|Delivery Area||Last day to order this item for pre-christmas delivery|
|Auckland||15th December 11am|
|Rest of New Zealand||11th December 11am|
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Set against the backdrop of war-torn Renaissance Italy, The Divorce of Henry VIII combines a gripping family saga with a highly charged political battle between the Tudors and the Vatican to reveal the extraordinary true story behind history's most infamous divorce.
'An eye-opening book, an intricate and fascinating story' Hilary Mantel
(Originally published with the title Our Man in Rome)
Catherine Fletcher is a historian of Renaissance and early modern Europe. Her other books include The Black Prince of Florence, 'a spectacular, elegant, brilliant portrait of skulduggery, murder and sex in Renaissance Florence' (Simon Sebag Montefiore, Evening Standard Books of the Year), and The Beauty and the Terror- An Alternative History of the Italian Renaissance, to be published in 2020. She has recently been appointed Professor of History at Manchester Metropolitan University.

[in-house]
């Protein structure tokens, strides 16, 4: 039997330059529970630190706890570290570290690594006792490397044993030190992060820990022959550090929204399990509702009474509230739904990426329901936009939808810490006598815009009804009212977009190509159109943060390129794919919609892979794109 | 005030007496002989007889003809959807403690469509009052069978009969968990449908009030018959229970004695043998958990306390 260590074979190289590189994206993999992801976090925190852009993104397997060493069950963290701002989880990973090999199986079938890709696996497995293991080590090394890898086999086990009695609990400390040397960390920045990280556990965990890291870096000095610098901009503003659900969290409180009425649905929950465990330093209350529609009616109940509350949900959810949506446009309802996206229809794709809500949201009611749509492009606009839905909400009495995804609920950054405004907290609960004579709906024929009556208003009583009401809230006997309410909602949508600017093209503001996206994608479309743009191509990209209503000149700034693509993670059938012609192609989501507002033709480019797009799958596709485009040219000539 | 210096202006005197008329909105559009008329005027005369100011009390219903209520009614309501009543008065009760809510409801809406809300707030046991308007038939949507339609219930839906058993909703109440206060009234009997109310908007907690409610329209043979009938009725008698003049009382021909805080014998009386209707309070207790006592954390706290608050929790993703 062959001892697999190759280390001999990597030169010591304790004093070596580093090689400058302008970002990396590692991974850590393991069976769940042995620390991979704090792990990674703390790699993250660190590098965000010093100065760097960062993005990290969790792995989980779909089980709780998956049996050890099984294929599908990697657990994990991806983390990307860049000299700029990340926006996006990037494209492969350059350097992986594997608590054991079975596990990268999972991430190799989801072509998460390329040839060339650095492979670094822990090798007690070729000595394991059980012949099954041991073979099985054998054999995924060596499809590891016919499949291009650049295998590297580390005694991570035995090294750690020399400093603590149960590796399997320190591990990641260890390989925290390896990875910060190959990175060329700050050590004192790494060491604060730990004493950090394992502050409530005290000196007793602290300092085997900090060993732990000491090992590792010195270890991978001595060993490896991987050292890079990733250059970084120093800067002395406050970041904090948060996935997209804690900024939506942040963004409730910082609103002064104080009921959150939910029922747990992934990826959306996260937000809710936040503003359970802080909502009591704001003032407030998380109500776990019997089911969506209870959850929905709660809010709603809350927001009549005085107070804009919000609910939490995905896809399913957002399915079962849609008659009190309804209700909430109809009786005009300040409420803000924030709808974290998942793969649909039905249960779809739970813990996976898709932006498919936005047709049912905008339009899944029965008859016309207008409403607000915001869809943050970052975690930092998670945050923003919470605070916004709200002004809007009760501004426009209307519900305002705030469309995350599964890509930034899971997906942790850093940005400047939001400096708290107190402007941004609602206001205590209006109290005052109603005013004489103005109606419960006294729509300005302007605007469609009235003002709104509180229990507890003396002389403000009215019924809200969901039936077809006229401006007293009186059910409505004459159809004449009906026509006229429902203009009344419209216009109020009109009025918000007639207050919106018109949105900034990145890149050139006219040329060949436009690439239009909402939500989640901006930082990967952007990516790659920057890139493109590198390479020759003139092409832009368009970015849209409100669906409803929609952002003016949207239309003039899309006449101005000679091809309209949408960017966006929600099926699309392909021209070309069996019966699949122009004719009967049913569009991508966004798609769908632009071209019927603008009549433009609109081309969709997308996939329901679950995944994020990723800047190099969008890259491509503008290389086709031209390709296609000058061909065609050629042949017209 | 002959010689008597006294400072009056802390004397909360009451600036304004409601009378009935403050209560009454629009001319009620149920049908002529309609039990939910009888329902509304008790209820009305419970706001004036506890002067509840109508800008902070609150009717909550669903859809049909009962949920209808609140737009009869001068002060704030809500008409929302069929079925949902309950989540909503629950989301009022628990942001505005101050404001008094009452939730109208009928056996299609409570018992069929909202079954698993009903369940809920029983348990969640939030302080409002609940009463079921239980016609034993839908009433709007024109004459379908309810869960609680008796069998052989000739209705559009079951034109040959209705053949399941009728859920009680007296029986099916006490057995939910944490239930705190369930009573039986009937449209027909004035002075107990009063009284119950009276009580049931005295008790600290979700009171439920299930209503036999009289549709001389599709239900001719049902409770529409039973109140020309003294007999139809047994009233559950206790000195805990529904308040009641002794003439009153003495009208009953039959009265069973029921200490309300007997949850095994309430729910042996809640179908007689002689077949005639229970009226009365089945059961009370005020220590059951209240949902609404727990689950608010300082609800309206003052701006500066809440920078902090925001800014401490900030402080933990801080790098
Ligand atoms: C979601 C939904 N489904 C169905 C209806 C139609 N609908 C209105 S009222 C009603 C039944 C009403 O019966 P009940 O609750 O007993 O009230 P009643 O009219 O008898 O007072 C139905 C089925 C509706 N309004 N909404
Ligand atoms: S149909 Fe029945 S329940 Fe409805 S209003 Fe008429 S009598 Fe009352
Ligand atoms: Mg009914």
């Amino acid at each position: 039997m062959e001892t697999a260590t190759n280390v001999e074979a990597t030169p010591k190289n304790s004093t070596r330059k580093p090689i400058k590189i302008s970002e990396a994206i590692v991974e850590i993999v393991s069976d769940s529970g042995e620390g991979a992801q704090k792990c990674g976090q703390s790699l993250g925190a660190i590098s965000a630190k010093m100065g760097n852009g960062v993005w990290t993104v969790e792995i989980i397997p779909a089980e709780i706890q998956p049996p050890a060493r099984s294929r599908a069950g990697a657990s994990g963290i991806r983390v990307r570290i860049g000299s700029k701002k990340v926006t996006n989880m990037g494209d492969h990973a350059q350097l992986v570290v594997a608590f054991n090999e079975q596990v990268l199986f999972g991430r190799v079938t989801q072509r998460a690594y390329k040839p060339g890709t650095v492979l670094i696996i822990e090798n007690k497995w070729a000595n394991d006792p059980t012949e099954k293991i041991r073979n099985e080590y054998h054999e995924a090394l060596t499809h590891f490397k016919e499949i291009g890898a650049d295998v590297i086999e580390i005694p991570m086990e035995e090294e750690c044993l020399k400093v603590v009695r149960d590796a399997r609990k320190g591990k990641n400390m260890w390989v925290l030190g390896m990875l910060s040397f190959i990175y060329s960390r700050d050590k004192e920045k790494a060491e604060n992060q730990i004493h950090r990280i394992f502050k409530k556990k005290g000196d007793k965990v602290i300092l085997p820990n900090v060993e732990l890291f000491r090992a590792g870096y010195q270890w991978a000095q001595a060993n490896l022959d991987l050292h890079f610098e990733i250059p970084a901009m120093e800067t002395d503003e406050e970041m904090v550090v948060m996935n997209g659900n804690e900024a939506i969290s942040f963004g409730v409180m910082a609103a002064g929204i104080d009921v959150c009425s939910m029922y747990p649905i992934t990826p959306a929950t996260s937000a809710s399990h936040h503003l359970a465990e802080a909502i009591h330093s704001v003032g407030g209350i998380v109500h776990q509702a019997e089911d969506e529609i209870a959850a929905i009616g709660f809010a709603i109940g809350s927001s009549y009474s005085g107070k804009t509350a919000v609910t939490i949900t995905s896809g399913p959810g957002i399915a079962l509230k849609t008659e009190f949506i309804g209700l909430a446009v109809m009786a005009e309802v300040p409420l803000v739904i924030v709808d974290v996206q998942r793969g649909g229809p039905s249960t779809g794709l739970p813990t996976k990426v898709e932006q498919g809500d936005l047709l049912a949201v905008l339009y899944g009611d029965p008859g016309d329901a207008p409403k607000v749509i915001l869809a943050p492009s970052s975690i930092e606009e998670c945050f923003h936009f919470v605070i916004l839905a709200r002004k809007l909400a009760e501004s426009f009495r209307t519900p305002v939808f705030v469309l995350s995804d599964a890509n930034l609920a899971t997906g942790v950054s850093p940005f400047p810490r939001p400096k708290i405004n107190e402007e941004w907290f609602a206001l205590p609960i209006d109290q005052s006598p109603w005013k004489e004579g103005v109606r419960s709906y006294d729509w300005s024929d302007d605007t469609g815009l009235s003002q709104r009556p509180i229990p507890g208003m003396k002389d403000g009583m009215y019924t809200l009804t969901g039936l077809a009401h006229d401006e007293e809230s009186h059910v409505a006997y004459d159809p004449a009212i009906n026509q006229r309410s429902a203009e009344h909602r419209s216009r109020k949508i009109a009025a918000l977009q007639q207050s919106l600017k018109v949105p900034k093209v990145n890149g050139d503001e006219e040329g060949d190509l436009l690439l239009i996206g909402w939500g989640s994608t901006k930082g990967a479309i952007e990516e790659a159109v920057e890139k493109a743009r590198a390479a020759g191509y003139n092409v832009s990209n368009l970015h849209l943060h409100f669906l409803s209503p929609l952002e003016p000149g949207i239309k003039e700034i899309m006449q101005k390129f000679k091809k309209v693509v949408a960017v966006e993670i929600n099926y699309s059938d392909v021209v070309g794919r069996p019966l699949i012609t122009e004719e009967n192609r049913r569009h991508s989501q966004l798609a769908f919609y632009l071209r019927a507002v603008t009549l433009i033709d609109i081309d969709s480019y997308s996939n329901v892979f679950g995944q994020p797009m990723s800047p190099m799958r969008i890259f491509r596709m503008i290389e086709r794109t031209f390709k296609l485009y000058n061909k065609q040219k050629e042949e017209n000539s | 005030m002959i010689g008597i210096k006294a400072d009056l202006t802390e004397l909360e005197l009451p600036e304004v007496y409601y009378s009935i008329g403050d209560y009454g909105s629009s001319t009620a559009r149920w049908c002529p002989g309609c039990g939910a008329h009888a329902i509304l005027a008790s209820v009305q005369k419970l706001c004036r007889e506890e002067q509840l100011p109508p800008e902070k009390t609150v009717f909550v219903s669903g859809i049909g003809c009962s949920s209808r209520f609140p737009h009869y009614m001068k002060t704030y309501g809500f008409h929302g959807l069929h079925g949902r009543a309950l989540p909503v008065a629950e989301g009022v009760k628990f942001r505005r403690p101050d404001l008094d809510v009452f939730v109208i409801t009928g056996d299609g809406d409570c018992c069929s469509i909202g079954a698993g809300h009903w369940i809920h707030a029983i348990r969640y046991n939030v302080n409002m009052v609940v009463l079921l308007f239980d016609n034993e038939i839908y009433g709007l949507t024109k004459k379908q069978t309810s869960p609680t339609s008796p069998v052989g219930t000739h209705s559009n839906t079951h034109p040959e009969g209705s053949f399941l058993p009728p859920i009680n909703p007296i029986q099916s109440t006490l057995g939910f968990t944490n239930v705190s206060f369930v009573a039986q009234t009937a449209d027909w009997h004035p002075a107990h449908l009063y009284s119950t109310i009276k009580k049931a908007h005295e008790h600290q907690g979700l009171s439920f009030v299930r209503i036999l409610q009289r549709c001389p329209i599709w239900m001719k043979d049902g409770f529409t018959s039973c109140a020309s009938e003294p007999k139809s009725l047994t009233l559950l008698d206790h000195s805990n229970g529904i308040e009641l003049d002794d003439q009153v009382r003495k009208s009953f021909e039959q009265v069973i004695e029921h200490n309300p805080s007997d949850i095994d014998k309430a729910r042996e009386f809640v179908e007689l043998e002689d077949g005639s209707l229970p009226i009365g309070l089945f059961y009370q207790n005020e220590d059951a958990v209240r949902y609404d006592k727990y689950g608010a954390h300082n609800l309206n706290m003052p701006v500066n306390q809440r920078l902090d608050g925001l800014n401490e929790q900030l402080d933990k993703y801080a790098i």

"An eye-opening book, an intricate and fascinating story of an elusive man with an impossible job. A brilliant and impressive feat of original research, and necessary reading for anyone fascinated by the story of Henry's divorce... Catherine Fletcher has allowed the story to tell itself, except that she's been so clever in the telling of it, cutting through to what matters without over-simplifying" Hilary Mantel, author of Wolf Hall "A glittering debut...drawing on the unexplored riches of Italian Renaissance archives, enlarges the well known story, and to magnificent effect" -- Miranda Seymour Sunday Times "A marvel of close-up detective work" -- Duncan Fallowell Daily Express "Fletcher does her subject great credit. She makes no attempt to either embellish or simplify. She simply tells a cracking story well, in plenty of detail with clarity and insight. Above all she resists the temptation to overlay past events with modern cultural and emotional responses. Her protagonists are never anything but true to their selves and Fletcher richly deserves the title of historian. Jonathan Rhys Meyers need not apply." -- Sarah Vine The Times "The greatest joy of this splendid book is that it dwells on context. You'll emerge with a keener sense of why the dynastic priorities of Henry VIII ("a mid-ranking northern monarch, a player on the European stage but far from the star of the show") managed to cause such a fuss" -- Jonathan Wright The Herald
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